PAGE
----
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South Dakota census unlikely to affect Congress

MITCHELL, S.D. -- Results of the 2010 Census could change the number of congressional representatives for several states, but some population experts say it is unlikely South Dakota will be one of them.

Jared Ewy, media specialist for the U.S. Census Bureau, said South Dakota's population -- estimated to be approximately 804,000 in 2008 by the Bureau's American Community Survey -- would have to jump to approximately 1.2 million before the state will be given another voice in the U.S. House of Representatives. At present, South Dakota has just one representative in the House -- Stephanie Herseth Sandlin.

Given the state's history of population gain, achieving that number is unlikely anytime soon, Ewy said, even with South Dakota's slow-but-steady population gains in recent years.

"In 1910, you had 583,000 people. Since then, South Dakota's only gained another 220,000," Ewy said. "South Dakota's population has stagnated essentially over the past century."

South Dakota had three representatives until 1930, when the number dipped to two. In 1970, the number of representatives in the state dropped to the minimum of one. The law requires the House to have 435 members.

The Census, scheduled for distribution in March, is expected to lead to legislative changes in many states, though. Ewy estimates Utah, Arizona, Nevada, Florida and Georgia all could gain a legislative seat after population results are tabulated. Texas could gain as many as three, while Louisiana, Iowa, Ohio, New York, Pennsylvania and New Jersey all may lose a seat.

Bill Anderson, political science professor at the University of South Dakota, said it's possible that Illinois, Ohio, Massachusetts and Minnesota also could lose a U.S. House seat each.

While Hurricane Katrina is a likely culprit for a possible Louisiana loss, Anderson said the reason for possible population growth in Texas, Florida and California could be the "out-flight of individuals from the industrial North and just plain old North among the baby boomers settling in the Sunbelt."

"I don't think that South Dakota's increase ... is going to be significant enough to even come close to it getting consideration for another member of the House," said Bill Anderson, political science professor at the University of South Dakota. "I wouldn't expect ... a massive population change."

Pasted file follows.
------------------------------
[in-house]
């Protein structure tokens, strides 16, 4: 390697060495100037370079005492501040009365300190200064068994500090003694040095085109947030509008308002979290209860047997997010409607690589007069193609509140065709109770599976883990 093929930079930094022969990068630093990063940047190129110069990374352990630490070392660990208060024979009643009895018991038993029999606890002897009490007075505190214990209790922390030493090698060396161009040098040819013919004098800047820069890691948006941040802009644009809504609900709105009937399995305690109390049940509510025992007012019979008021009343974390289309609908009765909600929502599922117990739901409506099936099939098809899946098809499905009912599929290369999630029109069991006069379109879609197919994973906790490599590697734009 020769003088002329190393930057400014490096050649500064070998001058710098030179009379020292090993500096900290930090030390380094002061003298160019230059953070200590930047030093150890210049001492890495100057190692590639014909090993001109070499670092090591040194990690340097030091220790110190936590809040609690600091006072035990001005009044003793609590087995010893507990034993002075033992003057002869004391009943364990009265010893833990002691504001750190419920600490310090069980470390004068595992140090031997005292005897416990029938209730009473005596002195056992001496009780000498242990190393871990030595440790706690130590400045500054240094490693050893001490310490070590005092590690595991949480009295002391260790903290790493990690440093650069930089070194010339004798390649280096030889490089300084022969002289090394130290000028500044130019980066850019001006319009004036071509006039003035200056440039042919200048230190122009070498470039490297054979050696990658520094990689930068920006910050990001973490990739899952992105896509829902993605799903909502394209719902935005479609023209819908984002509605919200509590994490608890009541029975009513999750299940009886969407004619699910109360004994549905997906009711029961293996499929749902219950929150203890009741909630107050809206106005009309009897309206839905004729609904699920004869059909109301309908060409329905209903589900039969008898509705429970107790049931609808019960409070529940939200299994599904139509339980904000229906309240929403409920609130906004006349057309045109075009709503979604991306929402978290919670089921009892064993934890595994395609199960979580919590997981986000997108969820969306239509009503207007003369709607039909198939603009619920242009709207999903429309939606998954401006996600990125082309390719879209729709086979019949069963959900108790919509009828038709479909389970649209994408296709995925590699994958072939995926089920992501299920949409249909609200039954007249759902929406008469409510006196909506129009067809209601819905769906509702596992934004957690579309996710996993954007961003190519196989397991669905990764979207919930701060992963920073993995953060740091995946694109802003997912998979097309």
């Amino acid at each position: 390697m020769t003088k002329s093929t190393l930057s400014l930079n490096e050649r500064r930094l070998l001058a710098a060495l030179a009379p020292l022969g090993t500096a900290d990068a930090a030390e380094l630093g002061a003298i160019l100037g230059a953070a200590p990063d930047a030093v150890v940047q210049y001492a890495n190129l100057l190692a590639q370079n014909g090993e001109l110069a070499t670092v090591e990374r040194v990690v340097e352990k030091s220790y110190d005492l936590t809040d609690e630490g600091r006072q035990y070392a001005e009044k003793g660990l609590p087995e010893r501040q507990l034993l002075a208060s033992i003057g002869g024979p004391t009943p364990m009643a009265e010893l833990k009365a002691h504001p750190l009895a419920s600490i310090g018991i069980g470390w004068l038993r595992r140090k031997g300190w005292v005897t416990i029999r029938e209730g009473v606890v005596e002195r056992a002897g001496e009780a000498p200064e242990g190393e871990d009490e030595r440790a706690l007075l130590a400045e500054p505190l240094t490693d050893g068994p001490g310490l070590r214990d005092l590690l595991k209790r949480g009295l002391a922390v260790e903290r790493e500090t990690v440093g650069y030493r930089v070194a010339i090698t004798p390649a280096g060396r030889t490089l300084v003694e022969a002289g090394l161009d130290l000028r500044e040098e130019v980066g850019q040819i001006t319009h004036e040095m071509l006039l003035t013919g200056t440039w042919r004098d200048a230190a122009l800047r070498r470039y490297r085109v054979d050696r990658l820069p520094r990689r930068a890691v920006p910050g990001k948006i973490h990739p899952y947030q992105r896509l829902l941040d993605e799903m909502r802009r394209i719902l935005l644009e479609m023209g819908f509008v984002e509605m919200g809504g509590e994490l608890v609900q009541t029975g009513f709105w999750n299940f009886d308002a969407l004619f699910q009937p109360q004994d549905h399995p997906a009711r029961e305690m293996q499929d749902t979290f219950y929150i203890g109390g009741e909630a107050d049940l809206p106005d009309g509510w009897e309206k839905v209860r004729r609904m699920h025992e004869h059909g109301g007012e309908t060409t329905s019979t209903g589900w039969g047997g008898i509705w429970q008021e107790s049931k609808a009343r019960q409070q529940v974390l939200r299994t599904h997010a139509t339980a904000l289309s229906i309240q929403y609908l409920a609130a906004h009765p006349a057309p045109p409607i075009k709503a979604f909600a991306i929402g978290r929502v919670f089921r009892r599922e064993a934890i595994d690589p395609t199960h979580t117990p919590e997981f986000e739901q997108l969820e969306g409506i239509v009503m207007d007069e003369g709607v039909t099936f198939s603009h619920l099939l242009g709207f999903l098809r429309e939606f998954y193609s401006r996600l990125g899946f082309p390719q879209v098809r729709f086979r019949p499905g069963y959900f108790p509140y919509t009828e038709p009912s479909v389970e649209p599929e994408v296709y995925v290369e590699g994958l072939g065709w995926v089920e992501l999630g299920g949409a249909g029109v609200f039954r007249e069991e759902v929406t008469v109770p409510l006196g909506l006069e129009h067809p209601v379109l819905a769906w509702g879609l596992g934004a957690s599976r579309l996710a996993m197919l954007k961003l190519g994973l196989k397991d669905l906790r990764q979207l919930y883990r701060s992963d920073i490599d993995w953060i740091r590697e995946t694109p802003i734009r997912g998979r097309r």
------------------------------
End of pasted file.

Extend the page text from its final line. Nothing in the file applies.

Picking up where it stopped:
However, Don Simmons, dean of the College of Leadership and Public Service at Dakota Wesleyan University, said it's possible that South Dakota could gain a representative, given the number of people who are either staying or moving back to the state because of the telecommuting.

"Because of technology, a lot of people who left South Dakota are moving back to smaller communities because they can telecommute anywhere in the world," Simmons said.

Eric Abrahamson, a Rapid City historian and 2006 Democratic candidate for lieutenant governor, agrees.

While the 2010 Census might not give the state an additional representative, Abrahamson said he expects more people to either relocate or return to South Dakota, not only because of telecommuting possibilities, but also because of quality of life.

"Over the next 50 years, this kind of life pattern is gong to have a major impact on rural areas in South Dakota," Abrahamson said. "We're going to see a dramatic change in people's residential patterns because of the Internet."

Abrahamson is working on a book called "The New Pioneers," which is expected to cover what he calls "rural America, the Internet and the next chapter in the American Dream."

Anderson, however, doubts that telecommuting will make a dramatic difference in the state's population.

"It still becomes more cost effective for companies to keep people close to their headquarters for meetings rather than flying them out periodically," Anderson said. "I wouldn't expect a massive inflow to the Midwest from those trying to flee the big city."

The number of South Dakota residents -- often called "snowbirds" -- who spend the winter months in warmer states could be a factor in the calculation of South Dakota's population.

Citizens are expected to list their home as the state where the majority of their time is spent. Simmons expects the state's lack of income tax will lead many traveling residents to list their home as South Dakota.

"They want to have the majority of their time in South Dakota so they're not having to pay state income tax in a state that may, at this point, be about to increase their state income taxes," he said.

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